I used to hear about Divorced Catholics when I was a kid. Who are these people? I didn’t know any divorced people. I pictured chain-smoking gloomy people in a dark room in the back of the rectory attending the monthly Meeting for Divorced Catholics. Did this have anything to do with that adultery commandment? Nobody would ever explain to kids what that meant. It could mean anything. We never knew for sure if we made a good confession. We never knew if we did adultery or not. I had invented masturbation so I always worried that was it but could never explain it to the priest. Besides, how could I trust him not to go ahead and patent it himself? How could you trust somebody you saw through a handkerchief attached with thumbtacks?

I’m no longer a Catholic, and I’m sure the Church isn’t as rigid as it was when I was an active member, but you never totally get over that Baltimore Catechism mindset. And although intellectually I don’t put a stigma on people who are divorced, there is that residual dogma that has me feeling some kind of stigma toward divorced people. Tomorrow I will be one of them.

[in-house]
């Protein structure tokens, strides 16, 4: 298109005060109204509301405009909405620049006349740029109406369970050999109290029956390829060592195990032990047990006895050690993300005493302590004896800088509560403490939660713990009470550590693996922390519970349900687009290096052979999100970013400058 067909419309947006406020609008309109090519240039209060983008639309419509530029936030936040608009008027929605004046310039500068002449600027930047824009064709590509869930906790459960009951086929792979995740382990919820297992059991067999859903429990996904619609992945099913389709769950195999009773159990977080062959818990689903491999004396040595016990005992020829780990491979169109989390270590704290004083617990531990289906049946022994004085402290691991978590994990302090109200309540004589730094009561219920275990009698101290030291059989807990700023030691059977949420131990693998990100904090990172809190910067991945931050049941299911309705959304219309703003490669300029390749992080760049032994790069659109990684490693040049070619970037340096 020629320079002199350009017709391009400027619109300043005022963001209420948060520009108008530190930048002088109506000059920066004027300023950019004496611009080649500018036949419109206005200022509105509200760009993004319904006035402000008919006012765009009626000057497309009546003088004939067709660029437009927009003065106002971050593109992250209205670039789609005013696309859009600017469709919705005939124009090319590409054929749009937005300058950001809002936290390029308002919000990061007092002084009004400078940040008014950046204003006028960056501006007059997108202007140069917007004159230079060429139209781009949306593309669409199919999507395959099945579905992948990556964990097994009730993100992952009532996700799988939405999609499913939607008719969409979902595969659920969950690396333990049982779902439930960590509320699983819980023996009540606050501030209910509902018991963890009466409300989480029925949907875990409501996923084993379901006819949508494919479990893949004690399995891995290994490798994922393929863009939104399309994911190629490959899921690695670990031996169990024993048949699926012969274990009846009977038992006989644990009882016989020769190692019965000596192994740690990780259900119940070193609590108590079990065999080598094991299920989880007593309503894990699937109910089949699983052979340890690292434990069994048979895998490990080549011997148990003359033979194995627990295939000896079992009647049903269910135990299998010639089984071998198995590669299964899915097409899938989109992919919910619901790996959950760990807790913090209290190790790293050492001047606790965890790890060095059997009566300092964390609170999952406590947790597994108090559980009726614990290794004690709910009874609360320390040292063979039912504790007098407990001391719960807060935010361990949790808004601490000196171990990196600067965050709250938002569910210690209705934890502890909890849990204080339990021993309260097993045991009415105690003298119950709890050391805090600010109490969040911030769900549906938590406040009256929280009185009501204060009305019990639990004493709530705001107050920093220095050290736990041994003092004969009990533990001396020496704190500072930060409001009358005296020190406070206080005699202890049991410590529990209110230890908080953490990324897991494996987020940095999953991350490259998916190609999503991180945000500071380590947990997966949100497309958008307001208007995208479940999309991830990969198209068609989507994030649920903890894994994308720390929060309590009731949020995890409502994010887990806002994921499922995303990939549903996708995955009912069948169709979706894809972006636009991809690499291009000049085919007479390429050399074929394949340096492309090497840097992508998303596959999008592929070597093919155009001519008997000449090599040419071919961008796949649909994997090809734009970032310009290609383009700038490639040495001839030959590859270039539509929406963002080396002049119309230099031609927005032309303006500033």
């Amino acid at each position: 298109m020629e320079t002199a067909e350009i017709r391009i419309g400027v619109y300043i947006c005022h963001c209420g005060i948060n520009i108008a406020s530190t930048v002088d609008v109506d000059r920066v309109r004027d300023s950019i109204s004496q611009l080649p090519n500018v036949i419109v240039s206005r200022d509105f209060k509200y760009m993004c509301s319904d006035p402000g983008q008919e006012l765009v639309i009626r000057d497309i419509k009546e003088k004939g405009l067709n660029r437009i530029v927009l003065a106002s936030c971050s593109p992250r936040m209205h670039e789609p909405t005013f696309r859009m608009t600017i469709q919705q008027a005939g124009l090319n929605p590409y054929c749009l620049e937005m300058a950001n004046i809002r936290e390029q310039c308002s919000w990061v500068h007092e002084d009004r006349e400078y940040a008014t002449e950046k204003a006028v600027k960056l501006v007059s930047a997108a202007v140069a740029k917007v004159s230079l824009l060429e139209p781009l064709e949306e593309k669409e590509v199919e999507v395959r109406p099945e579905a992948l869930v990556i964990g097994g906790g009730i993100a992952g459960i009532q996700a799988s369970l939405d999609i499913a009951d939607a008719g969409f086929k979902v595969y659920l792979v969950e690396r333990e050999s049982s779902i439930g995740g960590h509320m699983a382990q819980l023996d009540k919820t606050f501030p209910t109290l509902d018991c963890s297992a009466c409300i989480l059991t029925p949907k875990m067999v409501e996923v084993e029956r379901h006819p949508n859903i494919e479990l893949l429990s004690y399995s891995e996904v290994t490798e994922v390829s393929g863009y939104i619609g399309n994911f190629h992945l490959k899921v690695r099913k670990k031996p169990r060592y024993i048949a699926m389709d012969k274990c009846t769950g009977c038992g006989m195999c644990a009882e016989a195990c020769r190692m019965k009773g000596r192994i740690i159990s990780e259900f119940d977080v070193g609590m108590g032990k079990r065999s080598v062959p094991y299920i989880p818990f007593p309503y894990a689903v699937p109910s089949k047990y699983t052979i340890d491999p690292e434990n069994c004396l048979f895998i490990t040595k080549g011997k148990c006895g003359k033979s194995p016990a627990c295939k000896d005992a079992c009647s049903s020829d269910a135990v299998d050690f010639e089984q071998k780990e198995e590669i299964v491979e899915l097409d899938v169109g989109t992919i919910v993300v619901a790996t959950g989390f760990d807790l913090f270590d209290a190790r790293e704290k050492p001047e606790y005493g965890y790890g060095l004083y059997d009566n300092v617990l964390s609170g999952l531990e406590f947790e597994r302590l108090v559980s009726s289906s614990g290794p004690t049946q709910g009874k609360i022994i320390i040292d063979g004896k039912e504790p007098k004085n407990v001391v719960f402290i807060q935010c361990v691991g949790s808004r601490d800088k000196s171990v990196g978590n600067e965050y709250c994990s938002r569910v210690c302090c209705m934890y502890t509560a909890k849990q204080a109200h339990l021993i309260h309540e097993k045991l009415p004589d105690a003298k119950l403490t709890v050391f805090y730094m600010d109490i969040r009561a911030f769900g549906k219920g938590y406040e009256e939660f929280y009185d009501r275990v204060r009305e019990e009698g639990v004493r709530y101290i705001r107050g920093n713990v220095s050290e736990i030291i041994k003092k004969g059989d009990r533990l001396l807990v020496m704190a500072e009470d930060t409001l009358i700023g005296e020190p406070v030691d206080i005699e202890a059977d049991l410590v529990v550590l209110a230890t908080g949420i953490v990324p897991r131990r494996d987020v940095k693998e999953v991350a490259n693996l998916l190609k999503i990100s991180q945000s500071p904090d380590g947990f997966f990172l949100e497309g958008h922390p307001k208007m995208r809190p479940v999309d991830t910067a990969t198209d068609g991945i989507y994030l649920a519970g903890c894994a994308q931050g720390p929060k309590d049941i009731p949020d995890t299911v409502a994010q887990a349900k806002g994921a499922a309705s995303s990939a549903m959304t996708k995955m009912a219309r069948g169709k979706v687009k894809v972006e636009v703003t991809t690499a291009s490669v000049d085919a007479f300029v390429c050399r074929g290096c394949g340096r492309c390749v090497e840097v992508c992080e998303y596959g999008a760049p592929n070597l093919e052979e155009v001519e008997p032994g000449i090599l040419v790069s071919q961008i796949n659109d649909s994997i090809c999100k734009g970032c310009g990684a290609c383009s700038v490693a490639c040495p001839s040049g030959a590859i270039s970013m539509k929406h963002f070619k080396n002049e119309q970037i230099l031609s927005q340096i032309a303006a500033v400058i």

In my defense, I didn’t get married in the Church. I didn’t get married in any church. I got married by the mayor. His wife had a beautifully decorated canopy for the situation, but it didn’t have any saints’ relics in it. So, technically, I had an 8,850-night stand.

With me, it’s really important that I wasn’t the one who filed. I’m really into not breaking promises or commitments. But, again, intellectually I know that sometimes that’s OK, too.

Yeah, I know a lot of things. But those default doctrines I seem to fall back into make feeling what I know a slow process.

But since, paraphrasing Monty Python, I’ve been a Catholic since the moment Dad came, this may take awhile.

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